“My God, I am thine, what a comfort divine;' and not long before his departure to the immediate presence of that Saviour in whose blood and intercession alone he trusted, he exclaimed, “Glory! Hallelujah! I know that there is a crown of glory waiting
More than once, with great earnestness and tenderness, when surrounded by his family and attendants, he pronounced the benediction; thus manifesting to the last his deep concern for their spiritual and eternal welfare. May each individual of that sorrowing circle, with every reader of this imperfect sketch of an eminently devout and consistent Christian, not barely express the desire, “Let me die the death of the righteous, and let my last end be like his,” but also be careful in spirit and conduct to follow him as he followed Christ!
54. March 21th, at Eastington, in the Dursley Circuit, Mr. James Warner, aged sixty-eight, having been a member of the Wesleyan church forty-five years ; during which time his whole life was an exemplification of the Christian character. Previously to his conversion, his conduct was strictly moral, and particularly distinguished by honesty, integrity, and strong attachment to his parents. His disposition was kind and amiable. He was a regular attendant at the parish church until shortly after the introduction of Methodism into his native village, when he was induced occasionally to hear the Wesleyan Ministers; and the word of God, through their instrumentality, came with power to his heart. He was awakened to a sense of his state, feeling himself a sinner. He earnestly sought, and soon obtained, the blessing of pardon through faith in Jesus. "He gladly availed himself of the opportunity of communion with the people of God, and from this period was remarkable for decision of character. Being placed at the head of a family, he adopted the resolution of Joshua, “ I and my house will serve the Lord.” He became anxious, too, that others should be made partakers of like precious faith, and heartily engaged in those plans of usefulness which presented themselves ; and would frequently visit various places in the Circuit to assist in holding meetings for prayer. He was also a very diligent and efficient Sundayschool Teacher. His house was for many years a comfortable home for the Preachers; and he cheerfully encouraged the erection of a chapel in his native place, and in various other places in the Circuit, for several of which he was Trustee. For upwards of forty years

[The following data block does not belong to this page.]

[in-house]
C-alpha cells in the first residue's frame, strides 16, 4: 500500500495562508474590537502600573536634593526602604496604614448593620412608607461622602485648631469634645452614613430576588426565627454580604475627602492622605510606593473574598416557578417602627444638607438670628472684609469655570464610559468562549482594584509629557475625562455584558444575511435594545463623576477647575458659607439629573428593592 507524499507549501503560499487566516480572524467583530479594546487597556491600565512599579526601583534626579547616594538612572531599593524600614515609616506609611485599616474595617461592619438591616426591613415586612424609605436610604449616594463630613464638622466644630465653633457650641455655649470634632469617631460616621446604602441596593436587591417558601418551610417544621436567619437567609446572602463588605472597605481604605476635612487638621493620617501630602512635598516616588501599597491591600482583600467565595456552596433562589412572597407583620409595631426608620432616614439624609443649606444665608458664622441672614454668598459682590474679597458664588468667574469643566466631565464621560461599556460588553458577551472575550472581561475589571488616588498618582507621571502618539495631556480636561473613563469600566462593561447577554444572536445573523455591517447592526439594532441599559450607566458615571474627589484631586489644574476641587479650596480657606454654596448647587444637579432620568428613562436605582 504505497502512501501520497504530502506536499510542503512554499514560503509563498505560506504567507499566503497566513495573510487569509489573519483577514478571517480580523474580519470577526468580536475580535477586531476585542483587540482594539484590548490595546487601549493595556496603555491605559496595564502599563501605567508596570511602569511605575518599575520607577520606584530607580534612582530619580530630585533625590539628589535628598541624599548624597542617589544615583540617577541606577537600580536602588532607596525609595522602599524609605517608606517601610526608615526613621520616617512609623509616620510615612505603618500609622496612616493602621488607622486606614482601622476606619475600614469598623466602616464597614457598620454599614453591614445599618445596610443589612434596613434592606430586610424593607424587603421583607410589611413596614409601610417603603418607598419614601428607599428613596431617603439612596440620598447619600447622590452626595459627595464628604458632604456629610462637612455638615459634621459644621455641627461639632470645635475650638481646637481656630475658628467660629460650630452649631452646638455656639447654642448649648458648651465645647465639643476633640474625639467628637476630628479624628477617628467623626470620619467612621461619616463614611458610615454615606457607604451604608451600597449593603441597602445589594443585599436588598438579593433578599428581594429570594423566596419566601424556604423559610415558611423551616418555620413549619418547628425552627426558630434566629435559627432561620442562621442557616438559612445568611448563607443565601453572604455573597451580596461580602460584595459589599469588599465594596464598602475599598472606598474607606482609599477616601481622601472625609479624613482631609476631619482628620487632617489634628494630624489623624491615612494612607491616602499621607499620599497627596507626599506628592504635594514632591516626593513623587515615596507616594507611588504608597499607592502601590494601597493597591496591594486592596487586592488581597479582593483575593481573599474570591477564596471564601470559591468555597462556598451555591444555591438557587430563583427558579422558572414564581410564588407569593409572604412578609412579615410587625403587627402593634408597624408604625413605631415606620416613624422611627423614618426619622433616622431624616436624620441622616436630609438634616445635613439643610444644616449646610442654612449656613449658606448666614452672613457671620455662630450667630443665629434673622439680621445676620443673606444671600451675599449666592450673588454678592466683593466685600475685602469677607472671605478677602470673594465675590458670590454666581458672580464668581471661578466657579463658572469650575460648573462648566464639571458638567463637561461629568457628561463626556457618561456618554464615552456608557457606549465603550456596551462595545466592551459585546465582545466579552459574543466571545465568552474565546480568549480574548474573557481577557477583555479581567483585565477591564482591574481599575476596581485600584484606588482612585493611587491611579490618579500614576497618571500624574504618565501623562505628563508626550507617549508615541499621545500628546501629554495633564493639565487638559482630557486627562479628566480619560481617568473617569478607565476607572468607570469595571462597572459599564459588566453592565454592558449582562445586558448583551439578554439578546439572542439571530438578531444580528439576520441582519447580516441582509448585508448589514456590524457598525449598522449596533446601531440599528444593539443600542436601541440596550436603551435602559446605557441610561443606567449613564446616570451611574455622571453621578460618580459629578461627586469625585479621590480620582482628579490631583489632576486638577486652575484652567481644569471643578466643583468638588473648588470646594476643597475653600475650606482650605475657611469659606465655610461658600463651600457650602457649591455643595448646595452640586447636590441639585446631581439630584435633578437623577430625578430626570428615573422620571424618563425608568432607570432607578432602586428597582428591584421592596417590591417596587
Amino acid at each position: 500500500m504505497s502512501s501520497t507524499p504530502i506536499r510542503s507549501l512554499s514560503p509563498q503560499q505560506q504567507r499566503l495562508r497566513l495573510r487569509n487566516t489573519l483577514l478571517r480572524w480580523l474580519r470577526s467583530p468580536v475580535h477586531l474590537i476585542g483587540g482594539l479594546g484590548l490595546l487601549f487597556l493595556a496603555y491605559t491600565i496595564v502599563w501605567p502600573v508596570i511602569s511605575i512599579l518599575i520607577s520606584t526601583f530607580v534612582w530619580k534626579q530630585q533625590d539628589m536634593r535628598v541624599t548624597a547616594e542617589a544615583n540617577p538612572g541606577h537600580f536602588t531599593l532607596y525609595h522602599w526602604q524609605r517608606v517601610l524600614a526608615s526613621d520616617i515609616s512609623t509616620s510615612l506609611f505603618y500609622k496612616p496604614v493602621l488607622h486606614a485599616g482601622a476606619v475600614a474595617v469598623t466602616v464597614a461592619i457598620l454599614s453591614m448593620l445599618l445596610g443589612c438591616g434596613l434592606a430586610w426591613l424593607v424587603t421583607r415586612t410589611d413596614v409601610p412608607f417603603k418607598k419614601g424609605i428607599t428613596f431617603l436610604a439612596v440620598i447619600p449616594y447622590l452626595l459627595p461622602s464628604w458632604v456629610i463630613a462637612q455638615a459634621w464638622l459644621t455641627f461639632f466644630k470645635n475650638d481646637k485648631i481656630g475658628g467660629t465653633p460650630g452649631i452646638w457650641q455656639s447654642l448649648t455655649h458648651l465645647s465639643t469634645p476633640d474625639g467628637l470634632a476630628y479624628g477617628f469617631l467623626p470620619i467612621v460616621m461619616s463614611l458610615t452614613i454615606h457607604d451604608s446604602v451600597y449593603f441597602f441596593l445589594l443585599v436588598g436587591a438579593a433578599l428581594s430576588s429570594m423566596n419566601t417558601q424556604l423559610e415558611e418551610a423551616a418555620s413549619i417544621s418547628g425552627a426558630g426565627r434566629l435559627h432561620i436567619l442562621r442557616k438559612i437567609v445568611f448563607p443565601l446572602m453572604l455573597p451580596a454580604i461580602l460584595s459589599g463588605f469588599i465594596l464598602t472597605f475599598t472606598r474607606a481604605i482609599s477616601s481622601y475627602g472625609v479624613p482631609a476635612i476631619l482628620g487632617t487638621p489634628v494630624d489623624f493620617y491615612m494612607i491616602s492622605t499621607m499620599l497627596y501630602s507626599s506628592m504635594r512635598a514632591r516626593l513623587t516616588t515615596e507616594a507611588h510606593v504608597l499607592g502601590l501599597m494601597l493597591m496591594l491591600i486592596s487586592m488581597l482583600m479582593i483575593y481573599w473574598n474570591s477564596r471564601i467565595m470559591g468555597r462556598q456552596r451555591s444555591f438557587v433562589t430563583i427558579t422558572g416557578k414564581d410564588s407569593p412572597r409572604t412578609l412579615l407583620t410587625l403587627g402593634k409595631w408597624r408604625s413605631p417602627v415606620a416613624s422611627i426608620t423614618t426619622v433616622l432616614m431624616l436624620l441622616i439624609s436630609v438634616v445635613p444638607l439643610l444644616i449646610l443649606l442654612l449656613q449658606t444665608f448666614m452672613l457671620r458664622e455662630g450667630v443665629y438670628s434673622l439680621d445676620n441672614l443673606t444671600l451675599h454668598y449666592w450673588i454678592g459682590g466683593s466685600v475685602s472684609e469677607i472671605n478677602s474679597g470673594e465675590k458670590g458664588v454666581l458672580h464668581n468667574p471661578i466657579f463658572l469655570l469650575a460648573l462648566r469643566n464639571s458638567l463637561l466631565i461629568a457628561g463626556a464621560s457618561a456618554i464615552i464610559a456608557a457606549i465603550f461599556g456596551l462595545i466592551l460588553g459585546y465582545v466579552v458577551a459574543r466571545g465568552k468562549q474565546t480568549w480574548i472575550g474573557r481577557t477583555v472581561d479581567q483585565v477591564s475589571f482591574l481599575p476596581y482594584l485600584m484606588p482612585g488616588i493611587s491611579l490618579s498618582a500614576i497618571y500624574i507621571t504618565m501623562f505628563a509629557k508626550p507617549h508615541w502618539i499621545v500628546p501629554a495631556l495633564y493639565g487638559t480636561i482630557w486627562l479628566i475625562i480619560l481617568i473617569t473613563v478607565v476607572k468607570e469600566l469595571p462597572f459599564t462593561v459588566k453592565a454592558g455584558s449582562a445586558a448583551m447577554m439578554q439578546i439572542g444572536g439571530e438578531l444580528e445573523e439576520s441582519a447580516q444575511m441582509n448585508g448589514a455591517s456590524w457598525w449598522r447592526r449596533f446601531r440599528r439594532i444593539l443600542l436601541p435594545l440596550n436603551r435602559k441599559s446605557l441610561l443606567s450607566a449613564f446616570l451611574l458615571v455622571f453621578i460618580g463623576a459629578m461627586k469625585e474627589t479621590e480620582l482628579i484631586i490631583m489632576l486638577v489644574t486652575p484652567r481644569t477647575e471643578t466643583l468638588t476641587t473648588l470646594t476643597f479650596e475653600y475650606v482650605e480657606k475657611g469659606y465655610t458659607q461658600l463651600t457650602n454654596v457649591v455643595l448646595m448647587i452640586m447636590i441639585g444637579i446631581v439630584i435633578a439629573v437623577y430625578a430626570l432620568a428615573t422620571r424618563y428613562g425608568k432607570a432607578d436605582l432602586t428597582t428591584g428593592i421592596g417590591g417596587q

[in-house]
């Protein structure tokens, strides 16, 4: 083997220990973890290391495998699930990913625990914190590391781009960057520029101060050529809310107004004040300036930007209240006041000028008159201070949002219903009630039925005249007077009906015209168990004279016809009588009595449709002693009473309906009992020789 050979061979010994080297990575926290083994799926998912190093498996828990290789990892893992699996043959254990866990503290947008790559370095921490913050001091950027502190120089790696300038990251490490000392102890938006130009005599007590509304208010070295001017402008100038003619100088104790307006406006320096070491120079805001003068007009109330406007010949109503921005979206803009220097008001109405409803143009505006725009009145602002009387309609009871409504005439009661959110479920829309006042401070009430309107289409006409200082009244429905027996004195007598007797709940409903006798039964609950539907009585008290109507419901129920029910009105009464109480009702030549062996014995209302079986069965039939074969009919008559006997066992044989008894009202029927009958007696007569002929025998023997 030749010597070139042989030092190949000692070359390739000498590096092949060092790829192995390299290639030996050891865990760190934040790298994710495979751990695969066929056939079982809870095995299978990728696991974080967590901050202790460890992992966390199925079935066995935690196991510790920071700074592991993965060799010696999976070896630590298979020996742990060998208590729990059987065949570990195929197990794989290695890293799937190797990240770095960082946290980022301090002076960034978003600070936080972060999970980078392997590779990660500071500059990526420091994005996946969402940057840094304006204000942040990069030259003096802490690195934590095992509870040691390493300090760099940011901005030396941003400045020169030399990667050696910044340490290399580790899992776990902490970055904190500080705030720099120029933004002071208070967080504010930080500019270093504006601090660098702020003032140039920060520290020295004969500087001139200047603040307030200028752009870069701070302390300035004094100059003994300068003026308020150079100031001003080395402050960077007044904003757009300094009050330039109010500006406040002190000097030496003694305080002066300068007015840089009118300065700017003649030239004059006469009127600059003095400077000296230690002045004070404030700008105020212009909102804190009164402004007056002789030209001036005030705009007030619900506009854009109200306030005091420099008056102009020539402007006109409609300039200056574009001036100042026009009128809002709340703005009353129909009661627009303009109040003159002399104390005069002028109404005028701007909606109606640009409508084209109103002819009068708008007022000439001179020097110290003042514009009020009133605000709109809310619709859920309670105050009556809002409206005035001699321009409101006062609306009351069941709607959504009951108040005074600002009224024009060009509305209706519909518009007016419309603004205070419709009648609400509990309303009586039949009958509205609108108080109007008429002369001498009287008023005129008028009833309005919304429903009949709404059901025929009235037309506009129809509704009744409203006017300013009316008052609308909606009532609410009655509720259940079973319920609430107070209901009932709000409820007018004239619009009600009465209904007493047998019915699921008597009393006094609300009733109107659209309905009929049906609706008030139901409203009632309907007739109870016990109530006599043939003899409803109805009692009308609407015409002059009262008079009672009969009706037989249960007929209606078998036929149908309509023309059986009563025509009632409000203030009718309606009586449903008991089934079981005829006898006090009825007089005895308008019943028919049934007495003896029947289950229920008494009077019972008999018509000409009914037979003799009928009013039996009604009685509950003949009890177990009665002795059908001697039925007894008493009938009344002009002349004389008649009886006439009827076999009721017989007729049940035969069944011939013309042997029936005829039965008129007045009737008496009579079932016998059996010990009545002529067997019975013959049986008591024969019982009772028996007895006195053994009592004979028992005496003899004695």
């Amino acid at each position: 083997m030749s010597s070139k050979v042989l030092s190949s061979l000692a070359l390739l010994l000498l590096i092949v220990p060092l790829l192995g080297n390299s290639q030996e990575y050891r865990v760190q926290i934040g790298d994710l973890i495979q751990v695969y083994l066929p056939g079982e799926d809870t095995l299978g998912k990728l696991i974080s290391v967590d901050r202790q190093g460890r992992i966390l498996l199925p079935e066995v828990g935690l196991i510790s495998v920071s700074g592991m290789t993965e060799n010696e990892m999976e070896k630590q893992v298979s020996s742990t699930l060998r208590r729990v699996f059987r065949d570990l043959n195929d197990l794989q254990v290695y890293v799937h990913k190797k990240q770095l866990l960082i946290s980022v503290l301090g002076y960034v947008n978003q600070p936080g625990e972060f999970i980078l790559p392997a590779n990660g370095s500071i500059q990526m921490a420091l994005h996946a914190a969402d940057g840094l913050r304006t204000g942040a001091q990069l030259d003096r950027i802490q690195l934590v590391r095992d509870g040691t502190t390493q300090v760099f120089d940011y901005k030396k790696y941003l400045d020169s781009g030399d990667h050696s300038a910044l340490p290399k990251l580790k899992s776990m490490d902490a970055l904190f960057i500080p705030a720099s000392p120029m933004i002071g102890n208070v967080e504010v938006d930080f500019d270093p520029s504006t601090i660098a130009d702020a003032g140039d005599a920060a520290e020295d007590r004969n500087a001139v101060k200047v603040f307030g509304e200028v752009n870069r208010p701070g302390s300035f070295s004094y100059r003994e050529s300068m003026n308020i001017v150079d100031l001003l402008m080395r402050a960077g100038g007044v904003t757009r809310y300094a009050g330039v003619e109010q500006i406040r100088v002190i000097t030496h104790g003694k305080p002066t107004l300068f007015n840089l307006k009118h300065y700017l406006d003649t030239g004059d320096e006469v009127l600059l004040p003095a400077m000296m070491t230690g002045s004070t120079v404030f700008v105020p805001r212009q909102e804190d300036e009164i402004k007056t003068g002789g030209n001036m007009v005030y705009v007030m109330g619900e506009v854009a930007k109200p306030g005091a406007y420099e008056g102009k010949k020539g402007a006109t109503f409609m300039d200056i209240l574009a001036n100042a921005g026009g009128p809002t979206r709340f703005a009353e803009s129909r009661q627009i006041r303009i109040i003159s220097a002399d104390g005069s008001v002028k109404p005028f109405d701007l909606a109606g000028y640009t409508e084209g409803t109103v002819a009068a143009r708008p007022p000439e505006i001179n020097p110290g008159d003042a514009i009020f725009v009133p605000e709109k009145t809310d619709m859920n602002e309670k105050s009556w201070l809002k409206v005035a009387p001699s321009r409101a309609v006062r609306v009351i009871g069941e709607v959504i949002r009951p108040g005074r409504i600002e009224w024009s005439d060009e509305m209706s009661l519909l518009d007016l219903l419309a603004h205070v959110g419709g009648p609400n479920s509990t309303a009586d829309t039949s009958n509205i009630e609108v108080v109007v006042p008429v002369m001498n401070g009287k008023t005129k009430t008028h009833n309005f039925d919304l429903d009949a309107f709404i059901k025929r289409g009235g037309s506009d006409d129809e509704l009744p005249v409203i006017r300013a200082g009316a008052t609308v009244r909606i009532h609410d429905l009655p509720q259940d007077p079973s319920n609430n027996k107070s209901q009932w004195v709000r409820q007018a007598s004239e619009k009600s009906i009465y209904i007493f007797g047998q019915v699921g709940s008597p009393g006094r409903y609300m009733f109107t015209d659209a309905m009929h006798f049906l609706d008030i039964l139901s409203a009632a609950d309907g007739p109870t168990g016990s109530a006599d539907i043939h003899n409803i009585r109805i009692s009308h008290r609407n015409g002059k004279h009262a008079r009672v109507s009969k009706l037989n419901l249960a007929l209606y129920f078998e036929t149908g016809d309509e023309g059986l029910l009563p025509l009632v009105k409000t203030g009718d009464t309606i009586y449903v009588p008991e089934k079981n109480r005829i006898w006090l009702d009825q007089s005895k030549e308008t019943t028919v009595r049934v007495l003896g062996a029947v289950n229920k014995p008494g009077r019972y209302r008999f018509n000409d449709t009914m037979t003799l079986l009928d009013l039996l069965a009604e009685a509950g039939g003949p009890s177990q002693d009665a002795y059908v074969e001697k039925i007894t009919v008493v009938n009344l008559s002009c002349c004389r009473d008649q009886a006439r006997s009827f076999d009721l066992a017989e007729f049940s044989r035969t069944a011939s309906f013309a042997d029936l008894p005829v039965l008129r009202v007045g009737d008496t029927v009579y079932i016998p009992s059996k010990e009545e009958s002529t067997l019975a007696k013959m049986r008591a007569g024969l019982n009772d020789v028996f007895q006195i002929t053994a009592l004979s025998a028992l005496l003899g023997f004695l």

he filled the office of Leader; and the prosperity of his class is the best proof that can be mentioned bow well qualified he was to sustain it.
His conduct in every relation of life was exemplary. As a husband he was kind and affectionate ; as a father and master he ruled well his own house; and had the happiness of seeing his eight children members of the society to which he himself belonged. His constant experience was joy and peace through believing. Three weeks before his death he was seized with a fit of apoplexy, which rendered him frequently delirious; but, when speaking of the state of his mind, the efficacy of the atonement, and of his prospects beyond the grave, his remarks were most satisfactory.
MAURICE BRITTON. 55. Died, March 26th, aged fifty-six, in the Newry Circuit, Ireland, Mr. Richard Harcourt. He was the son of pious parents, who lived at Donaghmore, near Newry, in whose house there had long been a church in connexion with the Wesleyan Methodists. He had therefore the advantage of early religious instruction. But though he was moral, there is no evidence that, while he remained in his father's house, he went beyond this. Early in life he went to reside in Glasgow, where, having a predilection for the Wesleyan ministry, he attended the Methodist chapel ; and, living in a Methodist family, he was induced, at the request of some pious friends, to go to class-meeting. Here he was convinced of the sinfulness of his nature, and of his need of salvation. For a time he had sore struggling with his natural besetments, especially with levity of spirit; but, finding redemption in the blood of Christ the forgiveness of sin, and thus having the love of God shed abroad in his heart by the Holy Ghost given unto him, sin had no longer the dominion over him. Å few years afterwards he returned to Ireland, and resided in the town of Newry.